Wednesday, November 15, 2006

Shadows in your backyard? You're SOL

The state environmental review process has some strict boundaries, and one of them involves exactly how the impact of shadows can be assessed.

Several people commented to the Empire State Development Corporation that shadows would affect energy bills, deprive solar power rights, and make parks and gardens less pleasant.

To which the ESDC responded in the Final Environmental Impact Statement that shadows falling on private spaces is not their business:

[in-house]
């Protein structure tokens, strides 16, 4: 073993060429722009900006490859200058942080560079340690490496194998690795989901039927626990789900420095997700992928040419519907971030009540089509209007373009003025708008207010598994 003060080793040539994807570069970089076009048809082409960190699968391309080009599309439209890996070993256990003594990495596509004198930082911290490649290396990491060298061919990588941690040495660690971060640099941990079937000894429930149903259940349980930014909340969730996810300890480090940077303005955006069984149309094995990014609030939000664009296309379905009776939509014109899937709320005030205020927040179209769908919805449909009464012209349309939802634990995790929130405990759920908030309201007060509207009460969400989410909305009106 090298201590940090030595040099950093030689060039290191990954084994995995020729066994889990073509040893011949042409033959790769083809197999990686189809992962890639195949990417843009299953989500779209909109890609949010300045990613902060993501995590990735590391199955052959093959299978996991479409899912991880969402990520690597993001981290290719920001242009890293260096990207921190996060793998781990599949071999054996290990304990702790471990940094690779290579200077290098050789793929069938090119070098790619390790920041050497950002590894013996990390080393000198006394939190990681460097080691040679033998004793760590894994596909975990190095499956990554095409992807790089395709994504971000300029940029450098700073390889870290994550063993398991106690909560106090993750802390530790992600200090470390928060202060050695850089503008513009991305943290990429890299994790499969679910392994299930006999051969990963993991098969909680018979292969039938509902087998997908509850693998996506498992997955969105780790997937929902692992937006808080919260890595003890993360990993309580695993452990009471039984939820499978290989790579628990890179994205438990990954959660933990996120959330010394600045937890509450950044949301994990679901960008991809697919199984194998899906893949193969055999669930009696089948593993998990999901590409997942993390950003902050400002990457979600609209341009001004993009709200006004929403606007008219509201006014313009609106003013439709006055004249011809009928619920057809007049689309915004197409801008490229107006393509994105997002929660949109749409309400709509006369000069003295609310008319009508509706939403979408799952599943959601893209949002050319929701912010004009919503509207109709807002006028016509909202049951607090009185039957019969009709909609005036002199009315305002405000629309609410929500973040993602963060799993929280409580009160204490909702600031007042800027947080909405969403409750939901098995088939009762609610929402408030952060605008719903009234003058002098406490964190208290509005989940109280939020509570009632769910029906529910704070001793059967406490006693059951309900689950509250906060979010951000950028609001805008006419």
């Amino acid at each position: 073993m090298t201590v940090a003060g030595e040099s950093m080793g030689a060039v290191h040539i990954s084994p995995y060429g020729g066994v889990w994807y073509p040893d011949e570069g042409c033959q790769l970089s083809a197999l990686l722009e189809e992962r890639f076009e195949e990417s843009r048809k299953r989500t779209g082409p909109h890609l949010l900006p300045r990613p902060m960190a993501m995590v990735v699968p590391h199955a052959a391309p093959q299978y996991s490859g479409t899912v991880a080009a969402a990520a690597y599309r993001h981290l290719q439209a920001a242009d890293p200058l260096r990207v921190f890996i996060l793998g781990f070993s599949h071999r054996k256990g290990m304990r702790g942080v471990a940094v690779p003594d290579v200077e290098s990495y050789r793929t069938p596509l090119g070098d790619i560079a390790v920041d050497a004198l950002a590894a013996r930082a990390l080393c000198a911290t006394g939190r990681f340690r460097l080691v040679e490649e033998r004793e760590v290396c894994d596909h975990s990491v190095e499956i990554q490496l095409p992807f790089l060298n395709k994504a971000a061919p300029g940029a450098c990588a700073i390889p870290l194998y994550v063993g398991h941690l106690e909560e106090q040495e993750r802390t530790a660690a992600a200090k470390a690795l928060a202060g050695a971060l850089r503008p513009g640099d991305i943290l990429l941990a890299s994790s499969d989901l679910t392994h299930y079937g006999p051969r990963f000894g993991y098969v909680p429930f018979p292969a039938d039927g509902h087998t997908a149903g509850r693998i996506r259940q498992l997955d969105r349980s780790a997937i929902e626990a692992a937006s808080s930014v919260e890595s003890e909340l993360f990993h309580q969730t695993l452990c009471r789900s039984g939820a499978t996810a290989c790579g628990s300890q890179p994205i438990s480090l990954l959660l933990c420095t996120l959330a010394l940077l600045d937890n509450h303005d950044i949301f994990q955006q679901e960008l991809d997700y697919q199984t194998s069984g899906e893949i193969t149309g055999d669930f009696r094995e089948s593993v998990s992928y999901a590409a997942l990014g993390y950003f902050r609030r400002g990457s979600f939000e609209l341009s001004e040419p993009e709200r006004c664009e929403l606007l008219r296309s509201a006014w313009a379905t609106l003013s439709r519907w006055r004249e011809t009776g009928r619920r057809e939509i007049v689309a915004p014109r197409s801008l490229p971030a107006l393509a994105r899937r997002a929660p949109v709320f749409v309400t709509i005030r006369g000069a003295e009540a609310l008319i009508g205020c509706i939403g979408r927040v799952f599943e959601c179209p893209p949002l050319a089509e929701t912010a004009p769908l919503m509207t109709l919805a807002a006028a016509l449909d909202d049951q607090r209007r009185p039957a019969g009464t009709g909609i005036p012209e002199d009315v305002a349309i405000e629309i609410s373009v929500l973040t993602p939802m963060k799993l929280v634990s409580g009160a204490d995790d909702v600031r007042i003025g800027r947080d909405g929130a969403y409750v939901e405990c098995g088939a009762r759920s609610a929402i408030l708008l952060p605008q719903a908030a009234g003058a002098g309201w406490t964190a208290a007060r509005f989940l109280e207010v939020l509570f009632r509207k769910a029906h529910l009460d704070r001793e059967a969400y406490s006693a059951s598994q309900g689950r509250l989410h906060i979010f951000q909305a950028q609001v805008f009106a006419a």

Shadows on public open spaces including parks are fully described in the EIS. Streets, sidewalks and private backyards are not considered sun-sensitive resources or important natural features according to the CEQR Technical Manual. Further, as noted in previous responses, shadows move during the day, not affecting all portions of a neighborhood all the time. During the spring and summer months in particular, project incremental shadows would be almost completely limited to the Atlantic Avenue corridor for most of the day (midmorning to late afternoon). Neighborhood street trees are expected to receive more than adequate sunlight throughout the growing season. Furthermore, street trees are generally selected by species for shade tolerance and other characteristics that allow them to thrive in urban conditions.

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